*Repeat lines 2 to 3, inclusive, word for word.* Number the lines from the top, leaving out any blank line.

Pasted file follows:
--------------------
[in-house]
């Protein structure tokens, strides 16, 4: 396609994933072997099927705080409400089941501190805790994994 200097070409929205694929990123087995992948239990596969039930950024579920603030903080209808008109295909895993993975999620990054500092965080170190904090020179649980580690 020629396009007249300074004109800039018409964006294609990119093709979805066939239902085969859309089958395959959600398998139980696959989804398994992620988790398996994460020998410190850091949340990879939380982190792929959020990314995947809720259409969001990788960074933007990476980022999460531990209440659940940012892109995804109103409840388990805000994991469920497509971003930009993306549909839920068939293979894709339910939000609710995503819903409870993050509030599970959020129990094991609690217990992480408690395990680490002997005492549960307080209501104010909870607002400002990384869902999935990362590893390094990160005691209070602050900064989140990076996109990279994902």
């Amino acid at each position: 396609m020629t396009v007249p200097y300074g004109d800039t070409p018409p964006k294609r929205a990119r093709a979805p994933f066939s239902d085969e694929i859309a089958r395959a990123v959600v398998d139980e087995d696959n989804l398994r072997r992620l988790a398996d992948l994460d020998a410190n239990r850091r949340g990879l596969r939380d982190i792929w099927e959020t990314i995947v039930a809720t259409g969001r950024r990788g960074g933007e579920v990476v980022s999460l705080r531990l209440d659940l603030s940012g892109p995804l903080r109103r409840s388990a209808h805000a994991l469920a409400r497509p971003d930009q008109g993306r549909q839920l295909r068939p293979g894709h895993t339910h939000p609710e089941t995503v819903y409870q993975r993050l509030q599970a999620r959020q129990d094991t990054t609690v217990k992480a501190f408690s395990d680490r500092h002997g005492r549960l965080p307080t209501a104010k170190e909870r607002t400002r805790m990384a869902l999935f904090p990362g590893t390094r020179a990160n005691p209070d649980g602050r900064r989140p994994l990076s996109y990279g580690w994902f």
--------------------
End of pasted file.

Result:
């Protein structure tokens, strides 16, 4: 396609994933072997099927705080409400089941501190805790994994 200097070409929205694929990123087995992948239990596969039930950024579920603030903080209808008109295909895993993975999620990054500092965080170190904090020179649980580690 020629396009007249300074004109800039018409964006294609990119093709979805066939239902085969859309089958395959959600398998139980696959989804398994992620988790398996994460020998410190850091949340990879939380982190792929959020990314995947809720259409969001990788960074933007990476980022999460531990209440659940940012892109995804109103409840388990805000994991469920497509971003930009993306549909839920068939293979894709339910939000609710995503819903409870993050509030599970959020129990094991609690217990992480408690395990680490002997005492549960307080209501104010909870607002400002990384869902999935990362590893390094990160005691209070602050900064989140990076996109990279994902």
């Amino acid at each position: 396609m020629t396009v007249p200097y300074g004109d800039t070409p018409p964006k294609r929205a990119r093709a979805p994933f066939s239902d085969e694929i859309a089958r395959a990123v959600v398998d139980e087995d696959n989804l398994r072997r992620l988790a398996d992948l994460d020998a410190n239990r850091r949340g990879l596969r939380d982190i792929w099927e959020t990314i995947v039930a809720t259409g969001r950024r990788g960074g933007e579920v990476v980022s999460l705080r531990l209440d659940l603030s940012g892109p995804l903080r109103r409840s388990a209808h805000a994991l469920a409400r497509p971003d930009q008109g993306r549909q839920l295909r068939p293979g894709h895993t339910h939000p609710e089941t995503v819903y409870q993975r993050l509030q599970a999620r959020q129990d094991t990054t609690v217990k992480a501190f408690s395990d680490r500092h002997g005492r549960l965080p307080t209501a104010k170190e909870r607002t400002r805790m990384a869902l999935f904090p990362g590893t390094r020179a990160n005691p209070d649980g602050r900064r989140p994994l990076s996109y990279g580690w994902f």